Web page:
@ianlancetaylor
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@ianlancetaylor ianlancetaylor commented Mar 11, 2021

Is it really unreasonable to assume that some people will actually put data that triggers defensive software into the temporary directory?

It's not unreasonable. But the same applies to every directory everywhere. Why should we add a special case to the testing package? What is special there? I explained what is arguably special about the use in cmd/go, but I don't think that argument applies to the testing package.

@ainar-g
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@ainar-g ainar-g commented Mar 12, 2021

@ianlancetaylor

I would argue that the special things here are:

  1. testing.(*T).TempDir is a part of the testing API, so the assumption of an average developer would be that it should work “out of the box” on most systems, since people want to test their programs in many different environments. In fact, if I am not mistaken, the cmd/go solution in issue 30789 was introduced precisely to make the cleanup after running tests more robust.
  2. The removal is done in a testing.(*T).Cleanup callback, meaning that developers can't handle the error themselves.
@ianlancetaylor
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@ianlancetaylor ianlancetaylor commented Mar 15, 2021

I think these arguments in effect apply to every use of os.RemoveAll in the standard library.

And I don't really see why they don't apply to every use of os.RemoveAll everywhere.

@ianlancetaylor
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@ianlancetaylor ianlancetaylor commented Mar 15, 2021

@alexbrainman
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@alexbrainman alexbrainman commented Mar 21, 2021

@ainar-g what exactly do you propose to do? I understand you want to retry os.RemoveAll in testing.(*T).Cleanup if it fails. How will you determine the failure? Any error or some particular error? How many times do you propose we retry? How long do we wait before retries? What do we do if we os.RemoveAll still fails after all retries? You need to consider that every PC is different - some systems are slow, others run more "bad" software.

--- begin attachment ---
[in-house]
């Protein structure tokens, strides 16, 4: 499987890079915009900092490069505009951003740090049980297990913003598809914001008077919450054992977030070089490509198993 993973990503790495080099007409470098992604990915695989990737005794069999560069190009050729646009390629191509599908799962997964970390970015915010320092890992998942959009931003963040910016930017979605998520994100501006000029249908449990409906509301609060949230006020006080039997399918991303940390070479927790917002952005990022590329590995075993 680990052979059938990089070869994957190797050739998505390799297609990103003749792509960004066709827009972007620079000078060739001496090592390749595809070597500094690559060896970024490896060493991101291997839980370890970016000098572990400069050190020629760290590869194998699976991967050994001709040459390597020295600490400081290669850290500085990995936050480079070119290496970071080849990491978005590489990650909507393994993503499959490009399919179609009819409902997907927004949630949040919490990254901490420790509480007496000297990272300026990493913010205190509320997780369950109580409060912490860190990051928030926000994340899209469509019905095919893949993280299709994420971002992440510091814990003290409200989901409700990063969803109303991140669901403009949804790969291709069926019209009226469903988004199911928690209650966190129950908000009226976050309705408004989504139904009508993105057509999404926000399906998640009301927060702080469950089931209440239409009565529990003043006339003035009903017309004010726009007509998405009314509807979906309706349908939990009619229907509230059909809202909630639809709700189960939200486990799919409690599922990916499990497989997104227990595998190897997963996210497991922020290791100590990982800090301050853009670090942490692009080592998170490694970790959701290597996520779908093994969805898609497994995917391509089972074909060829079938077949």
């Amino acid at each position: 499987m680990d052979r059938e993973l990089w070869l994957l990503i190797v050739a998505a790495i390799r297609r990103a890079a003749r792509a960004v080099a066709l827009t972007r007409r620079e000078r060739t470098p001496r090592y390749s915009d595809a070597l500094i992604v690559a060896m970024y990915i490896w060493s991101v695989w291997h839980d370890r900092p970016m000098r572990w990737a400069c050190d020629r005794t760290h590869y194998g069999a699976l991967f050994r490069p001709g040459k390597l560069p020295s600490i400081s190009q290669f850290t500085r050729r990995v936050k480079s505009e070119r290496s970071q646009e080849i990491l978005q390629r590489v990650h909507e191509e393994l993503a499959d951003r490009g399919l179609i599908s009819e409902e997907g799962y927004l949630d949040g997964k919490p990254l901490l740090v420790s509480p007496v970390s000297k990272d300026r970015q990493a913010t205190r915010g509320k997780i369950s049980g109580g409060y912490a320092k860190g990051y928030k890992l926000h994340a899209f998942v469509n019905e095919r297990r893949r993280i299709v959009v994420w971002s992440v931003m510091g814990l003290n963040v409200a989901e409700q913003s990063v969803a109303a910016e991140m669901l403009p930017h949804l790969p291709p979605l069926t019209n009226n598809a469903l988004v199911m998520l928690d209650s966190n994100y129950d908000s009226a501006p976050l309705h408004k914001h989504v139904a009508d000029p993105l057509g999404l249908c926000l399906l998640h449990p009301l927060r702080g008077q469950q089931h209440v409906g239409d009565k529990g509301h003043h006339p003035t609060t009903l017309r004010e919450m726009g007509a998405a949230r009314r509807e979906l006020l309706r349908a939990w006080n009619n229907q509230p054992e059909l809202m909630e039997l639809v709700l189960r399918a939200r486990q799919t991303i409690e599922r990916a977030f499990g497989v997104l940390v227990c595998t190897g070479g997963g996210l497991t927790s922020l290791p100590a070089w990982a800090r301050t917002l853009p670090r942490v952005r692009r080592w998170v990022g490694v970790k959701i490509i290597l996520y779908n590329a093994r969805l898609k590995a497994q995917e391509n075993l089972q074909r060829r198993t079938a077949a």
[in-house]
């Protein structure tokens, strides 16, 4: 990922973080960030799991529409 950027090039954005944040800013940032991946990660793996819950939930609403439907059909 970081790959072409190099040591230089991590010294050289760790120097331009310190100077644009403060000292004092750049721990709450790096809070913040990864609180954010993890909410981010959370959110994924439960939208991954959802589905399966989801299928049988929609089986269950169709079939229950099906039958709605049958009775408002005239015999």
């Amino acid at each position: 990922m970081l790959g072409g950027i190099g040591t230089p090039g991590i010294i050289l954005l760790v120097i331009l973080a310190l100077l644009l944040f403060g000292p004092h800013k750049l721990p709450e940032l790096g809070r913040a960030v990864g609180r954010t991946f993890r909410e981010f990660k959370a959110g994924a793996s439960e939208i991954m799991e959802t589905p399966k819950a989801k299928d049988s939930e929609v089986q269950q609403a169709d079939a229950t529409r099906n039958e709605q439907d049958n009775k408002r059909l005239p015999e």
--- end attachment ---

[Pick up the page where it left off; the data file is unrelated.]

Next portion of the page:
I never see these errors on my computer. But I always disable anti-virus programs (and similar programs) while I develop. These programs slow my computer considerably.

If developers / companies are serious about running antivirus software or any other software that monitors their files, they just need to report these problems to antivirus developers.

I don't see how your proposal can be implemented in os.RemoveAll itself. I think we want os.RemoveAll to return whatever error it receives from OS.

Alex

@ainar-g
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@ainar-g ainar-g commented Mar 24, 2021

Sorry, I'm a bit busy with work currently. I'll try to get some better information about the retriable kinds of errors and how I see it implemented within the next few days.

@ainar-g
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@ainar-g ainar-g commented Mar 29, 2021

After more digging, it turns out that the tests in the code were bad, and I also feel bad for wasting your time. Apologies!

@ainar-g ainar-g closed this Mar 29, 2021
@ianlancetaylor
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@ianlancetaylor ianlancetaylor commented Mar 29, 2021

Thanks for following up.